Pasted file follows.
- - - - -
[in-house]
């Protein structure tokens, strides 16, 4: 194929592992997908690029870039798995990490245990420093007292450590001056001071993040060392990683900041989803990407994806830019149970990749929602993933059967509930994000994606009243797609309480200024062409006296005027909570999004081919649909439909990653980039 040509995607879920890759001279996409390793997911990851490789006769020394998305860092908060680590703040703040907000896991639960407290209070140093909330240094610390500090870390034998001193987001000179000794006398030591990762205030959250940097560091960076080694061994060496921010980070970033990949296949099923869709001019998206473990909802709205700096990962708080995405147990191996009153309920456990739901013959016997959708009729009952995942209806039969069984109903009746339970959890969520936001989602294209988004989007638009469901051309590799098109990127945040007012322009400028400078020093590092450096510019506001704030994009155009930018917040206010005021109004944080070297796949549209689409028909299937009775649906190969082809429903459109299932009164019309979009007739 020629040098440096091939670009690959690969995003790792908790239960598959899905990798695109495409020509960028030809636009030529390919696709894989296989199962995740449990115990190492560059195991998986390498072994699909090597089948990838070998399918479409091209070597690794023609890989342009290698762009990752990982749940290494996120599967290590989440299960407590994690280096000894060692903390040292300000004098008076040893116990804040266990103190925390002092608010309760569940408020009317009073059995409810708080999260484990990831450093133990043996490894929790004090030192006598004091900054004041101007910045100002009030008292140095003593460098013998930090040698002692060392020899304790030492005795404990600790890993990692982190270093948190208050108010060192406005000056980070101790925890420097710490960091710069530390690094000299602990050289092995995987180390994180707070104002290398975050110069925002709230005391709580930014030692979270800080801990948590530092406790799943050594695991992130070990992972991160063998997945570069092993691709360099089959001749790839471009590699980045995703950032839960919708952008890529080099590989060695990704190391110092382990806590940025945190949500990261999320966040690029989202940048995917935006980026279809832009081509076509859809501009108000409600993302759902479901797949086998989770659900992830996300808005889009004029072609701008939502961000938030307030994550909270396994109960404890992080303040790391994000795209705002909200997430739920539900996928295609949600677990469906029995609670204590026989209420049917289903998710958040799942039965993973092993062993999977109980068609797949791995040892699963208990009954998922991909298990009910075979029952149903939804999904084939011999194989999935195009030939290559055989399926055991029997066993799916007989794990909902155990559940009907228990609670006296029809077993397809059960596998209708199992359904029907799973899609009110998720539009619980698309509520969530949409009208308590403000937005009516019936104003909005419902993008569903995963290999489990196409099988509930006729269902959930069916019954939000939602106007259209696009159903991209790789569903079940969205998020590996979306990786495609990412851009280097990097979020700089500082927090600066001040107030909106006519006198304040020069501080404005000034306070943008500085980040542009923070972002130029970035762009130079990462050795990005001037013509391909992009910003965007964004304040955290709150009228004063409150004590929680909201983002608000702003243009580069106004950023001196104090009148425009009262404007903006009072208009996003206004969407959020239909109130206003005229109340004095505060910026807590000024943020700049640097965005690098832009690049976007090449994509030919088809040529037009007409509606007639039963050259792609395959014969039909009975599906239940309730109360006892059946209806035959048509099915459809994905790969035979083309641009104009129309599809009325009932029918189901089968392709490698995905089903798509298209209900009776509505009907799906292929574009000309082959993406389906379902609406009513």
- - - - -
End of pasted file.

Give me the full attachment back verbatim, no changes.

[in-house]
């Protein structure tokens, strides 16, 4: 194929592992997908690029870039798995990490245990420093007292450590001056001071993040060392990683900041989803990407994806830019149970990749929602993933059967509930994000994606009243797609309480200024062409006296005027909570999004081919649909439909990653980039 040509995607879920890759001279996409390793997911990851490789006769020394998305860092908060680590703040703040907000896991639960407290209070140093909330240094610390500090870390034998001193987001000179000794006398030591990762205030959250940097560091960076080694061994060496921010980070970033990949296949099923869709001019998206473990909802709205700096990962708080995405147990191996009153309920456990739901013959016997959708009729009952995942209806039969069984109903009746339970959890969520936001989602294209988004989007638009469901051309590799098109990127945040007012322009400028400078020093590092450096510019506001704030994009155009930018917040206010005021109004944080070297796949549209689409028909299937009775649906190969082809429903459109299932009164019309979009007739 020629040098440096091939670009690959690969995003790792908790239960598959899905990798695109495409020509960028030809636009030529390919696709894989296989199962995740449990115990190492560059195991998986390498072994699909090597089948990838070998399918479409091209070597690794023609890989342009290698762009990752990982749940290494996120599967290590989440299960407590994690280096000894060692903390040292300000004098008076040893116990804040266990103190925390002092608010309760569940408020009317009073059995409810708080999260484990990831450093133990043996490894929790004090030192006598004091900054004041101007910045100002009030008292140095003593460098013998930090040698002692060392020899304790030492005795404990600790890993990692982190270093948190208050108010060192406005000056980070101790925890420097710490960091710069530390690094000299602990050289092995995987180390994180707070104002290398975050110069925002709230005391709580930014030692979270800080801990948590530092406790799943050594695991992130070990992972991160063998997945570069092993691709360099089959001749790839471009590699980045995703950032839960919708952008890529080099590989060695990704190391110092382990806590940025945190949500990261999320966040690029989202940048995917935006980026279809832009081509076509859809501009108000409600993302759902479901797949086998989770659900992830996300808005889009004029072609701008939502961000938030307030994550909270396994109960404890992080303040790391994000795209705002909200997430739920539900996928295609949600677990469906029995609670204590026989209420049917289903998710958040799942039965993973092993062993999977109980068609797949791995040892699963208990009954998922991909298990009910075979029952149903939804999904084939011999194989999935195009030939290559055989399926055991029997066993799916007989794990909902155990559940009907228990609670006296029809077993397809059960596998209708199992359904029907799973899609009110998720539009619980698309509520969530949409009208308590403000937005009516019936104003909005419902993008569903995963290999489990196409099988509930006729269902959930069916019954939000939602106007259209696009159903991209790789569903079940969205998020590996979306990786495609990412851009280097990097979020700089500082927090600066001040107030909106006519006198304040020069501080404005000034306070943008500085980040542009923070972002130029970035762009130079990462050795990005001037013509391909992009910003965007964004304040955290709150009228004063409150004590929680909201983002608000702003243009580069106004950023001196104090009148425009009262404007903006009072208009996003206004969407959020239909109130206003005229109340004095505060910026807590000024943020700049640097965005690098832009690049976007090449994509030919088809040529037009007409509606007639039963050259792609395959014969039909009975599906239940309730109360006892059946209806035959048509099915459809994905790969035979083309641009104009129309599809009325009932029918189901089968392709490698995905089903798509298209209900009776509505009907799906292929574009000309082959993406389906379902609406009513």